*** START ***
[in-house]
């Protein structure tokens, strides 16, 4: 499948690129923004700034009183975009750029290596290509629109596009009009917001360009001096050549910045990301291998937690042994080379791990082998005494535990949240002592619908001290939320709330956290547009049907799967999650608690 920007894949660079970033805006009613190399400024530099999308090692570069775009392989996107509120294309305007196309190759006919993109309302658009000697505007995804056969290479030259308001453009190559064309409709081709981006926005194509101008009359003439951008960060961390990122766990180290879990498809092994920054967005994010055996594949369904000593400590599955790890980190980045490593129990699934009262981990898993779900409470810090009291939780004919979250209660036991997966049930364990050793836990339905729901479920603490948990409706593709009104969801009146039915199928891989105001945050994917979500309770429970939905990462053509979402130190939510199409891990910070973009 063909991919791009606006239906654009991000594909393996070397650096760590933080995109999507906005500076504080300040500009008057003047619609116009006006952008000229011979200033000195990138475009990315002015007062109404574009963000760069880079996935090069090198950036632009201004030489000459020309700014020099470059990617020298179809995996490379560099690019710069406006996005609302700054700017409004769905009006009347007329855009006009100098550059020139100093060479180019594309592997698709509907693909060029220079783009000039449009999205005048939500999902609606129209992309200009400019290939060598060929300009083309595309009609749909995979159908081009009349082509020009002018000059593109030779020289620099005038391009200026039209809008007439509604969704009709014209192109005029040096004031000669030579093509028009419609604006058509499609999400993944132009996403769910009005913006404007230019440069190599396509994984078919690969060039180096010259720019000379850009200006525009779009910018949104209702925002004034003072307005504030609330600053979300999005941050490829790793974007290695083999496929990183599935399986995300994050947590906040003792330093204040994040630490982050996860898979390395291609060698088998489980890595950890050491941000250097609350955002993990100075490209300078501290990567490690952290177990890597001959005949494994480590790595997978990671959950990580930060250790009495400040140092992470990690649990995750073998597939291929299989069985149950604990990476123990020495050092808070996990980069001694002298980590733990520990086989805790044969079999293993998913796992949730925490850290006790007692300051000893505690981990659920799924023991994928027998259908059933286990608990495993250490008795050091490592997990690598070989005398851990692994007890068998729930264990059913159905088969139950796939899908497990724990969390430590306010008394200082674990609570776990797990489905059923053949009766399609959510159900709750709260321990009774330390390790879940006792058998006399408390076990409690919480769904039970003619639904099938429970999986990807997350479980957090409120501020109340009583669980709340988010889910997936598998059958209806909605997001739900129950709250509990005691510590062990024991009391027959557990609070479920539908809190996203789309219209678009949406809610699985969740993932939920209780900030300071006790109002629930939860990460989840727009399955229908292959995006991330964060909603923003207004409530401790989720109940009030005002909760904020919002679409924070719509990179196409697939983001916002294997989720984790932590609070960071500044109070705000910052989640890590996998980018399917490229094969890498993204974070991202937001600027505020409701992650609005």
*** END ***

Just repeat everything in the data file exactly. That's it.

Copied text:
[in-house]
């Protein structure tokens, strides 16, 4: 499948690129923004700034009183975009750029290596290509629109596009009009917001360009001096050549910045990301291998937690042994080379791990082998005494535990949240002592619908001290939320709330956290547009049907799967999650608690 920007894949660079970033805006009613190399400024530099999308090692570069775009392989996107509120294309305007196309190759006919993109309302658009000697505007995804056969290479030259308001453009190559064309409709081709981006926005194509101008009359003439951008960060961390990122766990180290879990498809092994920054967005994010055996594949369904000593400590599955790890980190980045490593129990699934009262981990898993779900409470810090009291939780004919979250209660036991997966049930364990050793836990339905729901479920603490948990409706593709009104969801009146039915199928891989105001945050994917979500309770429970939905990462053509979402130190939510199409891990910070973009 063909991919791009606006239906654009991000594909393996070397650096760590933080995109999507906005500076504080300040500009008057003047619609116009006006952008000229011979200033000195990138475009990315002015007062109404574009963000760069880079996935090069090198950036632009201004030489000459020309700014020099470059990617020298179809995996490379560099690019710069406006996005609302700054700017409004769905009006009347007329855009006009100098550059020139100093060479180019594309592997698709509907693909060029220079783009000039449009999205005048939500999902609606129209992309200009400019290939060598060929300009083309595309009609749909995979159908081009009349082509020009002018000059593109030779020289620099005038391009200026039209809008007439509604969704009709014209192109005029040096004031000669030579093509028009419609604006058509499609999400993944132009996403769910009005913006404007230019440069190599396509994984078919690969060039180096010259720019000379850009200006525009779009910018949104209702925002004034003072307005504030609330600053979300999005941050490829790793974007290695083999496929990183599935399986995300994050947590906040003792330093204040994040630490982050996860898979390395291609060698088998489980890595950890050491941000250097609350955002993990100075490209300078501290990567490690952290177990890597001959005949494994480590790595997978990671959950990580930060250790009495400040140092992470990690649990995750073998597939291929299989069985149950604990990476123990020495050092808070996990980069001694002298980590733990520990086989805790044969079999293993998913796992949730925490850290006790007692300051000893505690981990659920799924023991994928027998259908059933286990608990495993250490008795050091490592997990690598070989005398851990692994007890068998729930264990059913159905088969139950796939899908497990724990969390430590306010008394200082674990609570776990797990489905059923053949009766399609959510159900709750709260321990009774330390390790879940006792058998006399408390076990409690919480769904039970003619639904099938429970999986990807997350479980957090409120501020109340009583669980709340988010889910997936598998059958209806909605997001739900129950709250509990005691510590062990024991009391027959557990609070479920539908809190996203789309219209678009949406809610699985969740993932939920209780900030300071006790109002629930939860990460989840727009399955229908292959995006991330964060909603923003207004409530401790989720109940009030005002909760904020919002679409924070719509990179196409697939983001916002294997989720984790932590609070960071500044109070705000910052989640890590996998980018399917490229094969890498993204974070991202937001600027505020409701992650609005």